Museu d’Història dels Jueus

Girona was once home to one of the most significant Jewish communities in the world. Now, what was once the city’s last synagogue houses a testament to the lives of the Jews that lived in the city during the medieval period.

To enter the museum, visitors have to first pass through the beautiful Centre Bonastruc ça Porta, where the gigantic Star of David on the floor gives you a sense of what you’re about to see.

Once you enter the museum itself you’ll find a series of rooms that draw a picture of daily Jewish life in the Middle Ages. You’ll learn what family life was like, which festivals the community celebrated, how it organised itself and what worshipers would have seen in the synagogue, as well as getting an understanding of the community’s contributions to mathematics and astronomy.

The museum also deals frankly with some of the more unpleasant experiences of the Jewish story in Catalonia, too, going into detail about forced conversions and the Inquisition’s persecution of the Jewish population.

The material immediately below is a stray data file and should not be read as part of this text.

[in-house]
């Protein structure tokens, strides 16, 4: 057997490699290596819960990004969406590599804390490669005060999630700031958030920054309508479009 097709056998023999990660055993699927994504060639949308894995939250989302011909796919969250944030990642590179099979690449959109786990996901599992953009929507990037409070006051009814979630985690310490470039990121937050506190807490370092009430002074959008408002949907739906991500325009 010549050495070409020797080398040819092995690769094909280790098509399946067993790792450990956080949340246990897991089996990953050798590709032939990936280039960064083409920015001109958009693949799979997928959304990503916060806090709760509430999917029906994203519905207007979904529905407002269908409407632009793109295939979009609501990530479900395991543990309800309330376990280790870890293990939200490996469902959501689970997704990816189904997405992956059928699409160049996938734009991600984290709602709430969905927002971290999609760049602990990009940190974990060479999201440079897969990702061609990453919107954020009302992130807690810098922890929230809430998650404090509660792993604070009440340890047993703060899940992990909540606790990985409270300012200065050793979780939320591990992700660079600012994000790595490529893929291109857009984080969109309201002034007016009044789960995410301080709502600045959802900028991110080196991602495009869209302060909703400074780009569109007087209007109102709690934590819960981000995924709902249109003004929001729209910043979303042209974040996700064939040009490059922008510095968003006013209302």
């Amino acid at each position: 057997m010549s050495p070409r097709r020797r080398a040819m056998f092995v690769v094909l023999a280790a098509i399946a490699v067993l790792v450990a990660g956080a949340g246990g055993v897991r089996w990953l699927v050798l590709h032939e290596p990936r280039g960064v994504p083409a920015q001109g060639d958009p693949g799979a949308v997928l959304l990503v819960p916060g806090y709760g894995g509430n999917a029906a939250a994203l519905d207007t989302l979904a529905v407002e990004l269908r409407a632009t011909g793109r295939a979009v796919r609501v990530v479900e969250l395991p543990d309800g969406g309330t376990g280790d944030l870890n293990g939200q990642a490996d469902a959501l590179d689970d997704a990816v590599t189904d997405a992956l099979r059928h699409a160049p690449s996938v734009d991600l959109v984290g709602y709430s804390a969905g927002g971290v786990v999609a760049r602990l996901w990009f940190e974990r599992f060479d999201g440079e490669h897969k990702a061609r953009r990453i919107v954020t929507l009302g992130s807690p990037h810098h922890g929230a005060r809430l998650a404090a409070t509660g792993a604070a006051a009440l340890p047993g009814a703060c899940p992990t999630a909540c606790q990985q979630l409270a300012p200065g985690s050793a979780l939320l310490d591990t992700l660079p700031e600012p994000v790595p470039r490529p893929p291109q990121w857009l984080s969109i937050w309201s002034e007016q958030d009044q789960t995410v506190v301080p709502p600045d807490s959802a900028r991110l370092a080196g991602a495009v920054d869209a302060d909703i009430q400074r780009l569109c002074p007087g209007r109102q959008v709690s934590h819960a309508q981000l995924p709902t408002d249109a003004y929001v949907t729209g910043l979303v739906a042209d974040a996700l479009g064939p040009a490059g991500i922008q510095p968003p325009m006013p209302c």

Girona offers a truly rich cultural experience to rival that of neighbouring Barcelona. Its history is right there on the streets, its art is incredibly well-preserved and the food is sensational (even if you haven’t managed to get into El Celler de Can Roca). With car hire in Girona, there’s nothing to hold you back from visiting one of Spain’s great cities – and exploring all it has to offer.